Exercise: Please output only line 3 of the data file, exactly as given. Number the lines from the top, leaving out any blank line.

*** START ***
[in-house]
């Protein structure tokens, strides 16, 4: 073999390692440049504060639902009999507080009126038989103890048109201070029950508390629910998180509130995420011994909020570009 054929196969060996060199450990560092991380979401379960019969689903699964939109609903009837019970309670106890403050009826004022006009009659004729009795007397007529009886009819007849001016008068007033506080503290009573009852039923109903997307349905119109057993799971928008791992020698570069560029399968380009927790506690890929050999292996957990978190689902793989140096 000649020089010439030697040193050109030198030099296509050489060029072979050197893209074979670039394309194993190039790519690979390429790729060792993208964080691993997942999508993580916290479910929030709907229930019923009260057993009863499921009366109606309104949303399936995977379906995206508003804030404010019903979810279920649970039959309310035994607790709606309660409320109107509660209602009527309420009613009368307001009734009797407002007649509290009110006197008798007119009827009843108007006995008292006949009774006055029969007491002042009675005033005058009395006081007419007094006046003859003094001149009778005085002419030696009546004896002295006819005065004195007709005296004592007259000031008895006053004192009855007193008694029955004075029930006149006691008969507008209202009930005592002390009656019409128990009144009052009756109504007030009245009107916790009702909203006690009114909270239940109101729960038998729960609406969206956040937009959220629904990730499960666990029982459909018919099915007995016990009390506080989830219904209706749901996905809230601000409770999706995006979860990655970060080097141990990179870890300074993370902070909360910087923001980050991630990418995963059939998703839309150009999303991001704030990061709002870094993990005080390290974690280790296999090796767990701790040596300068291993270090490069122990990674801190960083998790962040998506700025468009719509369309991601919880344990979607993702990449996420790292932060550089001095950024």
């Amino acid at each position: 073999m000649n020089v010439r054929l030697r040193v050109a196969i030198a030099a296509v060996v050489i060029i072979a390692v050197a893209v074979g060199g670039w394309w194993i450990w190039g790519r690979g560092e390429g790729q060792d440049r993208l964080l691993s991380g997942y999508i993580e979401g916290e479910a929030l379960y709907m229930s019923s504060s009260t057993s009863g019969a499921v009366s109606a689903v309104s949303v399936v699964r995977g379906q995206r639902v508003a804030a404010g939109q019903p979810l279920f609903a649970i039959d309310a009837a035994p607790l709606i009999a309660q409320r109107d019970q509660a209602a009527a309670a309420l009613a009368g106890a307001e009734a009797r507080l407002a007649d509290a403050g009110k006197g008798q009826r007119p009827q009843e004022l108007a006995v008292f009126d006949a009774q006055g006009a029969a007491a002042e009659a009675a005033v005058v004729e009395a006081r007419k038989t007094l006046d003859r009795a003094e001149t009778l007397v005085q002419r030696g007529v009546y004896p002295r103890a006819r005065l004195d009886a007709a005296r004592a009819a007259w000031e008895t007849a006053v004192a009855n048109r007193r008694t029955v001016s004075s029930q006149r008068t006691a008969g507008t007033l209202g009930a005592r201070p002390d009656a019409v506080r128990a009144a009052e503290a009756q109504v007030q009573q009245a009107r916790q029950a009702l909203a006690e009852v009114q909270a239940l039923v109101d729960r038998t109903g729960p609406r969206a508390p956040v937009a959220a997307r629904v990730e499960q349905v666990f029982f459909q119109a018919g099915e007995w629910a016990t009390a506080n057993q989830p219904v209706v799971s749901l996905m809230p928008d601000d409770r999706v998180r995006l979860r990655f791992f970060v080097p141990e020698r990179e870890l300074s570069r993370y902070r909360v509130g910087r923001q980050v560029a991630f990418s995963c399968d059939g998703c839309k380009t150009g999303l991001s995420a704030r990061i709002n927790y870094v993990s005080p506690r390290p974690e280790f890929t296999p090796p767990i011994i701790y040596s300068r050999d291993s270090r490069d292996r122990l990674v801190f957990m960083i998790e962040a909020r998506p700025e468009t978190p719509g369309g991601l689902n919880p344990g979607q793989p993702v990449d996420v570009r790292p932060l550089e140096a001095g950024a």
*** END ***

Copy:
């Amino acid at each position: 073999m000649n020089v010439r054929l030697r040193v050109a196969i030198a030099a296509v060996v050489i060029i072979a390692v050197a893209v074979g060199g670039w394309w194993i450990w190039g790519r690979g560092e390429g790729q060792d440049r993208l964080l691993s991380g997942y999508i993580e979401g916290e479910a929030l379960y709907m229930s019923s504060s009260t057993s009863g019969a499921v009366s109606a689903v309104s949303v399936v699964r995977g379906q995206r639902v508003a804030a404010g939109q019903p979810l279920f609903a649970i039959d309310a009837a035994p607790l709606i009999a309660q409320r109107d019970q509660a209602a009527a309670a309420l009613a009368g106890a307001e009734a009797r507080l407002a007649d509290a403050g009110k006197g008798q009826r007119p009827q009843e004022l108007a006995v008292f009126d006949a009774q006055g006009a029969a007491a002042e009659a009675a005033v005058v004729e009395a006081r007419k038989t007094l006046d003859r009795a003094e001149t009778l007397v005085q002419r030696g007529v009546y004896p002295r103890a006819r005065l004195d009886a007709a005296r004592a009819a007259w000031e008895t007849a006053v004192a009855n048109r007193r008694t029955v001016s004075s029930q006149r008068t006691a008969g507008t007033l209202g009930a005592r201070p002390d009656a019409v506080r128990a009144a009052e503290a009756q109504v007030q009573q009245a009107r916790q029950a009702l909203a006690e009852v009114q909270a239940l039923v109101d729960r038998t109903g729960p609406r969206a508390p956040v937009a959220a997307r629904v990730e499960q349905v666990f029982f459909q119109a018919g099915e007995w629910a016990t009390a506080n057993q989830p219904v209706v799971s749901l996905m809230p928008d601000d409770r999706v998180r995006l979860r990655f791992f970060v080097p141990e020698r990179e870890l300074s570069r993370y902070r909360v509130g910087r923001q980050v560029a991630f990418s995963c399968d059939g998703c839309k380009t150009g999303l991001s995420a704030r990061i709002n927790y870094v993990s005080p506690r390290p974690e280790f890929t296999p090796p767990i011994i701790y040596s300068r050999d291993s270090r490069d292996r122990l990674v801190f957990m960083i998790e962040a909020r998506p700025e468009t978190p719509g369309g991601l689902n919880p344990g979607q793989p993702v990449d996420v570009r790292p932060l550089e140096a001095g950024a």